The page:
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Cox v. Hiland

United States District Court, W.D. Kentucky, Paducah Division

December 15, 2014

STEVE HILAND, Defendant.


THOMAS B. RUSSELL, Senior District Judge.

This matter is before the Court on Defendant's Motion for Summary Judgment (Docket No. 24). The deadline for Plaintiff to respond has passed. This matter is now ripe for adjudication. For the following reasons, the Court will GRANT Defendant's Motion for Summary Judgment.


Plaintiff is an inmate at the Kentucky State Penitentiary (KSP). He sues Steve Hiland, whom he identifies as a physician at KSP. Previously, this court dismissed several of his claims, but allowed his claim alleging denial of medical care to proceed against Defendant Hiland in his individual capacities.

Plaintiff alleges in his Complaint that on September 27, 2013 and September 28, 2013, he "started bleeding again from [his] butt and [has] not had any bowel movements in at least a week..." Docket No. 1. He alleges that Dr. Hiland refused to put him in the hospital. Id. Plaintiff states that he was having trouble breathing, his stomach was hurting, and that he started bleeding again when trying to make a bowel movement. He says that he fears for his "personal safety" and for his life, and that he feels like the Defendant is "out to get [him]" and would "let [him] lay in [his] cell in the whole and die, before he decide's too do any thing medical for me..." Id.

Defendant now moves for summary judgment, Docket No. 24.


Summary judgment is appropriate where "the movant shows that there is no genuine dispute as to any material fact and the movant is entitled to judgment as a matter of law." Fed.R.Civ.P. 56(a). In determining whether summary judgment is appropriate, a court must resolve all ambiguities and draw all reasonable inferences against the moving party. See Matsushita Elec. Indus. Co. v. Zenith Radio Corp., 475 U.S. 574, 587 (1986).

"[N]ot every issue of fact or conflicting inference presents a genuine issue of material fact." Street v. J. C. Bradford & Co., 886 F.2d 1472, 1477 (6th Cir. 1989). The test is whether the party bearing the burden of proof has presented a jury question as to each element in the case. Hartsel v. Keys, 87 F.3d 795, 799 (6th Cir. 1996). The plaintiff must present more than a mere scintilla of evidence in support of his position; the plaintiff must present evidence on which the trier of fact could reasonably find for the plaintiff. See id. (citing Anderson v. Liberty Lobby, Inc., 477 U.S. 242, 252 (1986)). Mere speculation will not suffice to defeat a motion for summary judgment: "the mere existence of a colorable factual dispute will not defeat a properly supported motion for summary judgment. A genuine dispute between the parties on an issue of material fact must exist to render summary judgment inappropriate." Moinette v. Elec. Data Sys. Corp., 90 F.3d 1173, 1177 (6th Cir. 1996).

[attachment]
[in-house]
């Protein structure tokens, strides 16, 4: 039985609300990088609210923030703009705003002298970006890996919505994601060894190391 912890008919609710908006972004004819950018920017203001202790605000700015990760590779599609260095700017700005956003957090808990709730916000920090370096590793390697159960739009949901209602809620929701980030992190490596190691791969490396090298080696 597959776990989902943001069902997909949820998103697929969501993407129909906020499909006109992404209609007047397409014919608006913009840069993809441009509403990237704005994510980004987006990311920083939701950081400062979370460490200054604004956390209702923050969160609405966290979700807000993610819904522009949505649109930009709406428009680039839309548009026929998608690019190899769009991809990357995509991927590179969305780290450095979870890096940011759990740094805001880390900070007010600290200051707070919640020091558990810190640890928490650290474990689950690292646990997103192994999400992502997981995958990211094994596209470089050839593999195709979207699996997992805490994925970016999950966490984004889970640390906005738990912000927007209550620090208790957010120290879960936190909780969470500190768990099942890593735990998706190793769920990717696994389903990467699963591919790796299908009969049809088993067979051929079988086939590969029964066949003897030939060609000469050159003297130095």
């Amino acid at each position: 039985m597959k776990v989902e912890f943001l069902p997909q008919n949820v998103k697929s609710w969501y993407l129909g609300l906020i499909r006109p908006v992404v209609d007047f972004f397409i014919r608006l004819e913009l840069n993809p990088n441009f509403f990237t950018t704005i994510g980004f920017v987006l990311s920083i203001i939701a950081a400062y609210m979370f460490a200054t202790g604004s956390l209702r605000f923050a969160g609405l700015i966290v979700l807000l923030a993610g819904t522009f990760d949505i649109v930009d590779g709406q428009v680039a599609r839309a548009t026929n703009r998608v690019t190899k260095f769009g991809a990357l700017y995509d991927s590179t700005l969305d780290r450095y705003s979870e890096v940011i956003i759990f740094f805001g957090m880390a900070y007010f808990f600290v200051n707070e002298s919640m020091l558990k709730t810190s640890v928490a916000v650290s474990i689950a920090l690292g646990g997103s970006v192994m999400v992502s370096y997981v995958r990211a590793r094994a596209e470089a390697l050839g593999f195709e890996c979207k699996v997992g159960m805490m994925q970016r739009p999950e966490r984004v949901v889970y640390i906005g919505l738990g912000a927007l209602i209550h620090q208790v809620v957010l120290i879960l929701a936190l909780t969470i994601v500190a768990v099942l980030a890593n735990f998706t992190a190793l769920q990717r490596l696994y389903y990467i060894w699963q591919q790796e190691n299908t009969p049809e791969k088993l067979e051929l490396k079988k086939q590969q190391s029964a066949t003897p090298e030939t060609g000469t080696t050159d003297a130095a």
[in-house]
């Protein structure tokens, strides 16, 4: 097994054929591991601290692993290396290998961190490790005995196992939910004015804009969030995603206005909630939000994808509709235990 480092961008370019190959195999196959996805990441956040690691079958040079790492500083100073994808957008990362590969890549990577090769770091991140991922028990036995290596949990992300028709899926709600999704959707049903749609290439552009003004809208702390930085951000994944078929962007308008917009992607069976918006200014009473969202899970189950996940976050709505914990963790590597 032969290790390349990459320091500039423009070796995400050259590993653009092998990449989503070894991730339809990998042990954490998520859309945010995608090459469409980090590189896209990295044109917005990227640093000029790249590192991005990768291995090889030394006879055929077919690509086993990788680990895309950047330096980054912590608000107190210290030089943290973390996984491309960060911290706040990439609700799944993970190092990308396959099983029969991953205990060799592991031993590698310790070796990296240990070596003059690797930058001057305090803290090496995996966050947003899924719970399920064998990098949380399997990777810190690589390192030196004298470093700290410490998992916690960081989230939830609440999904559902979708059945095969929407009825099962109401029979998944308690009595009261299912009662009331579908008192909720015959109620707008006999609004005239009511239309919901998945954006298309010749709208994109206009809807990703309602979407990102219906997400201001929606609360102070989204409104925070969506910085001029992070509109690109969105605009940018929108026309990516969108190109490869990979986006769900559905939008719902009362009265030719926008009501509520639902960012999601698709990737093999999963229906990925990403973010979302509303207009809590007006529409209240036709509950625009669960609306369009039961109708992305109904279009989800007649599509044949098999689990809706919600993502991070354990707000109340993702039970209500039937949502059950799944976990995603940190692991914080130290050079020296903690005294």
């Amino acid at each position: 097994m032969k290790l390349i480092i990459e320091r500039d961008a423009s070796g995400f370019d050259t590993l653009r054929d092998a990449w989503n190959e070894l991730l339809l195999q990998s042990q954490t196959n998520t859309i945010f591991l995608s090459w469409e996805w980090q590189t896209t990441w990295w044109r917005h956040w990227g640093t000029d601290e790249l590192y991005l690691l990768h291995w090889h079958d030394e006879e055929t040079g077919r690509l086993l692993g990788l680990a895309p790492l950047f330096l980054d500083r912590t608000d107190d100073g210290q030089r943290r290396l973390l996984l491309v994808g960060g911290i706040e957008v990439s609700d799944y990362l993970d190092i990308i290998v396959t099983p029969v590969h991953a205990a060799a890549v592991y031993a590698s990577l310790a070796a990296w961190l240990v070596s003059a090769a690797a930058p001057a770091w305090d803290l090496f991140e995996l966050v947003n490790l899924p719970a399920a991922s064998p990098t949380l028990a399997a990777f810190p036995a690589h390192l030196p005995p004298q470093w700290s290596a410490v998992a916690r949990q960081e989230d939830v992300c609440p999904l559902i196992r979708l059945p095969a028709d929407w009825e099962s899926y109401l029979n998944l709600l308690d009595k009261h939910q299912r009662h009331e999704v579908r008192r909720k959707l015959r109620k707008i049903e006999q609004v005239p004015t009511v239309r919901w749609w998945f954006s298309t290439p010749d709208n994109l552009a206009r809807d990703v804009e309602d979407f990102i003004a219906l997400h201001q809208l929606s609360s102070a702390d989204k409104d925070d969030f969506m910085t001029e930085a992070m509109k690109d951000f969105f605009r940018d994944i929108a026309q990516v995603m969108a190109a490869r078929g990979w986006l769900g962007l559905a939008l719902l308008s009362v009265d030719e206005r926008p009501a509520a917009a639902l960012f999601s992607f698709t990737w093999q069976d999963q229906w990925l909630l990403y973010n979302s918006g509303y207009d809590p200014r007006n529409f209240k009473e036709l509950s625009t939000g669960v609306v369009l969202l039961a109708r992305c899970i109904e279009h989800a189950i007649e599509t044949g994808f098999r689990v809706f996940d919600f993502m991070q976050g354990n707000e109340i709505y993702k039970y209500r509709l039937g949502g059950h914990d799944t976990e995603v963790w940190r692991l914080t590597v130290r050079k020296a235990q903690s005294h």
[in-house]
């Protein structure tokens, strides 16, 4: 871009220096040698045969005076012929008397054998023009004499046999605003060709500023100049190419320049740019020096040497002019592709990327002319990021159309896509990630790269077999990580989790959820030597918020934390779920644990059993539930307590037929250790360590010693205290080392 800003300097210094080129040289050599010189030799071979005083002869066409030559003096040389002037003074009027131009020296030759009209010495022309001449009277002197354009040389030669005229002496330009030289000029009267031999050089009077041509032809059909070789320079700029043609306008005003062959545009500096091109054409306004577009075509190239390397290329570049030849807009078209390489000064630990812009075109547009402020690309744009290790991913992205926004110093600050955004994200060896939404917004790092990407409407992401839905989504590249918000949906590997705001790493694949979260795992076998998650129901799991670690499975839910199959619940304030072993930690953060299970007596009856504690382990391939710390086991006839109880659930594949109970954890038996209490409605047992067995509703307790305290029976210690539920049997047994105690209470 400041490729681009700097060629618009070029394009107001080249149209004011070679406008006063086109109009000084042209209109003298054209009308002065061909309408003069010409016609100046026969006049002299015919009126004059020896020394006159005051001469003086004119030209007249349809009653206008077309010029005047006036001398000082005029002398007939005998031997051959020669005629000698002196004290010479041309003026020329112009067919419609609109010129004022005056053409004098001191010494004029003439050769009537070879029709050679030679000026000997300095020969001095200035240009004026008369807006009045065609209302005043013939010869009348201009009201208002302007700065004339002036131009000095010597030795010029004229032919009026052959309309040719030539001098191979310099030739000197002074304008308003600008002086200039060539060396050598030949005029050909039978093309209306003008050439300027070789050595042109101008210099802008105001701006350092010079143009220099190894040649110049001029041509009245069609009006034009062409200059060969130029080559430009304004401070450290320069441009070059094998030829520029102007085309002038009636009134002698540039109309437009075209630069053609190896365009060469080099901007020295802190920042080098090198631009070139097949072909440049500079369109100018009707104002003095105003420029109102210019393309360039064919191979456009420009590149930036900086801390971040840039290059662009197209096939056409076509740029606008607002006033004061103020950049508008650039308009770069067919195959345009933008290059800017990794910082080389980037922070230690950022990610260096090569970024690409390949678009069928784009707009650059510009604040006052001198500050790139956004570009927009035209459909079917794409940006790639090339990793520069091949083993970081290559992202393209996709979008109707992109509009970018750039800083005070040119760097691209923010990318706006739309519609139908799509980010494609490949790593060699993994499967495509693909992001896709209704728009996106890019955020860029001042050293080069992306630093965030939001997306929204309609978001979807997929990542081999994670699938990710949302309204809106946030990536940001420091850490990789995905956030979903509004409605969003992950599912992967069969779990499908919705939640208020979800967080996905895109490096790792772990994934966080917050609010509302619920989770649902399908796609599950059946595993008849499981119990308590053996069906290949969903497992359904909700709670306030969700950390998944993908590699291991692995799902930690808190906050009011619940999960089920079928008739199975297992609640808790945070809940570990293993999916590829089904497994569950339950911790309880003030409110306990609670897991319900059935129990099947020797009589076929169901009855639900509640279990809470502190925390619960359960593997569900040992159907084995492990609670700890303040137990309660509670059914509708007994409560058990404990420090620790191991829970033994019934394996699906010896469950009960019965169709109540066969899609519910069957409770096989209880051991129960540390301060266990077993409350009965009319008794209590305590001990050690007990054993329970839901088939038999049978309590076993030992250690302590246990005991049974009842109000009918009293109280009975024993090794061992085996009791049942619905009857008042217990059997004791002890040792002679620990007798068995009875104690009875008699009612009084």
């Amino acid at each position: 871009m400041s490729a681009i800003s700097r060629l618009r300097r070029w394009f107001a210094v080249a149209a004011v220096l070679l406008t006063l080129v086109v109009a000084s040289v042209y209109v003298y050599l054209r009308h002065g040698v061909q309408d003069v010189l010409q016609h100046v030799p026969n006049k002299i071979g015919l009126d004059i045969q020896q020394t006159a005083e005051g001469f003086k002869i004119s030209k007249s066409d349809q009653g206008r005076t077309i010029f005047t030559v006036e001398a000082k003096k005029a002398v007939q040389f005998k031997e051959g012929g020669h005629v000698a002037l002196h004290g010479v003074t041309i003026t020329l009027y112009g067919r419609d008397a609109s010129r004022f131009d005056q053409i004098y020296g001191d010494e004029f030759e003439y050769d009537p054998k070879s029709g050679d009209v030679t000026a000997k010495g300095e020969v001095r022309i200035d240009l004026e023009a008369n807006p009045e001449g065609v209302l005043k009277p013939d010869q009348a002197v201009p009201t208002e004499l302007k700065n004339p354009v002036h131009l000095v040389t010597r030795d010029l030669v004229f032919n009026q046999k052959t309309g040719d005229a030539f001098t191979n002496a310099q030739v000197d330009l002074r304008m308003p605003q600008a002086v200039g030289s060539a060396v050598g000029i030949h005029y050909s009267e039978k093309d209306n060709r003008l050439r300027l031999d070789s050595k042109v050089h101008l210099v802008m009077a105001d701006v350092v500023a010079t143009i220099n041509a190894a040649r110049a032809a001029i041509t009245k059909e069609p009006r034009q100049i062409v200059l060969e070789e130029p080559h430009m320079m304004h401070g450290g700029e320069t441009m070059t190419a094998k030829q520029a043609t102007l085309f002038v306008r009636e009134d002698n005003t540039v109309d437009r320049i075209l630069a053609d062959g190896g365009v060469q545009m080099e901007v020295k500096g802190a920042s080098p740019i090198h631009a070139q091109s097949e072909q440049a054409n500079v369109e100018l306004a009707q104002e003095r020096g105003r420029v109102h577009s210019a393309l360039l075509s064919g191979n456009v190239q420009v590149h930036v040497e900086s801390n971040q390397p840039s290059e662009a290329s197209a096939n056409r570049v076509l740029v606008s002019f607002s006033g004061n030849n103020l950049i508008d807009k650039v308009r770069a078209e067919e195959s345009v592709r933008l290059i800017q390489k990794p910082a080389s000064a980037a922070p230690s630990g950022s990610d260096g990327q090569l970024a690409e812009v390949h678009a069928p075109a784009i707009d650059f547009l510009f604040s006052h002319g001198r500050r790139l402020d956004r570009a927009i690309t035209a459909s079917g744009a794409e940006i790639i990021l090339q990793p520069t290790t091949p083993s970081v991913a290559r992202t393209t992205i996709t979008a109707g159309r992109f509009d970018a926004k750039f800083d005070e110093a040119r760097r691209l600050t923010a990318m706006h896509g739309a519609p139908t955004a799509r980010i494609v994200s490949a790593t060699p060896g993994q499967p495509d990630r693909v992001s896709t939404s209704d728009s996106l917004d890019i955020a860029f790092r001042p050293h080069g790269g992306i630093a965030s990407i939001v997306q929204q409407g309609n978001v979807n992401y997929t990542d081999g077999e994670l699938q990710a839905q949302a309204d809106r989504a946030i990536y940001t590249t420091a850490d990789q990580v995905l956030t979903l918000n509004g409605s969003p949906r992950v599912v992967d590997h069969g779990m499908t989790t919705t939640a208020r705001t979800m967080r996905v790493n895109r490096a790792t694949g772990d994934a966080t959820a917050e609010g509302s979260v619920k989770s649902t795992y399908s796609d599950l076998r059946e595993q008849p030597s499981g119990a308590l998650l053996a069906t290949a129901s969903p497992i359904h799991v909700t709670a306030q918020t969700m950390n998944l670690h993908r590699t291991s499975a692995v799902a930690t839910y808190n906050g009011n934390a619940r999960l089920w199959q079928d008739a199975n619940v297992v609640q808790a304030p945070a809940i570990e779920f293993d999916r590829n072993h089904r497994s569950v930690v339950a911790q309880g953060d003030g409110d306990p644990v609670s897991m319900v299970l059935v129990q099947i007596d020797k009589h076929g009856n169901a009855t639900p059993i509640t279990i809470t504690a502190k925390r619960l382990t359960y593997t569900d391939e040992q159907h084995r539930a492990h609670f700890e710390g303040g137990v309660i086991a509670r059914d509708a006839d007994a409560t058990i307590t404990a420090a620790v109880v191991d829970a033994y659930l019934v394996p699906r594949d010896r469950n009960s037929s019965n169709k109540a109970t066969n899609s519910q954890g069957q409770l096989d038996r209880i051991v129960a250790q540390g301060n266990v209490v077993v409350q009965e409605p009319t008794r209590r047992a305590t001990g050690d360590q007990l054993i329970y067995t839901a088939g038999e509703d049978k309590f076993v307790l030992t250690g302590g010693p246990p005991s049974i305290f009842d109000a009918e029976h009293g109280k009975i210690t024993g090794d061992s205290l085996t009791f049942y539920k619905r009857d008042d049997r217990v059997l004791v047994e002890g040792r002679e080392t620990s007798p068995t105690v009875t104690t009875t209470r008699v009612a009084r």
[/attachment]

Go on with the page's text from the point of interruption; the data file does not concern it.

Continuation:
In addition, federal courts hold pro se pleadings to a less stringent standard than formal pleadings drafted by lawyers. Haines v. Kerner, 404 U.S. 519, 520-21 (1972); Jourdan v. Jabe, 951 F.2d 108, 110 (6th Cir. 1991). However, "[o]ur duty to be less stringent' with pro se complaints does not require us to conjure up unpled allegations." McDonald v. Hall, 610 F.2d 16, 19 (1st Cir. 1979) (citation omitted). Accordingly, this Court is not required "to explore exhaustively all potential claims of a pro se plaintiff, " as this would "transform the district court from its legitimate advisory role to the improper role of an advocate seeking out the strongest arguments and most successful strategies for a party." Beaudett v. City of Hampton, 775 F.2d 1274, 1278 (4th Cir. 1985). Only well-pled factual allegations contained in the complaint and amended complaint are considered on motions to dismiss pursuant to Fed.R.Civ.P. 12(b)(6). See Weiner v. Klais & Co., Inc., 108 F.3d 86, 89 (6th Cir. 1997).


Defendant moves for summary judgment, arguing that the Plaintiff received adequate care while incarcerated, and that he failed to exhaust his administrative remedies under the Prison Litigation Reform Act ("PLRA"), 42 U.S.C. § 1997e(a). Docket No. 24. The Kentucky Department of Corrections Policy and Procedure ("CPP") contains two separate grievance procedures. CPP 14.6(II)(K) requires prisoners to file grievances relating to health care services. Id. Here, Plaintiff did not file a grievance regarding treatment for a medical condition of rectal bleeding on September 27 or 28, 2013. Docket No. 24-3.

Congress enacted the PLRA to preclude prisoners from bringing actions regarding prison conditions in any jail until available administrative remedies were exhausted. The purpose was to reduce the quantity and improve the quality of prisoner suits. Gowdy v. Simpson, 2007 WL 4300841, *1 (W.D. Ky. Dec. 7, 2007). Consequently, "a prisoner confined in any jail, prison, or other correctional facility may not bring an action with respect to prison conditions under § 1983 until the available administrative remedies are exhausted." Id. The plain language of the statute makes exhaustion a precondition to filing an action in federal court. Freeman v. Francis, et al., 196 F.3d 641, 645 (6th Cir. 1999). Because Plaintiff was ...

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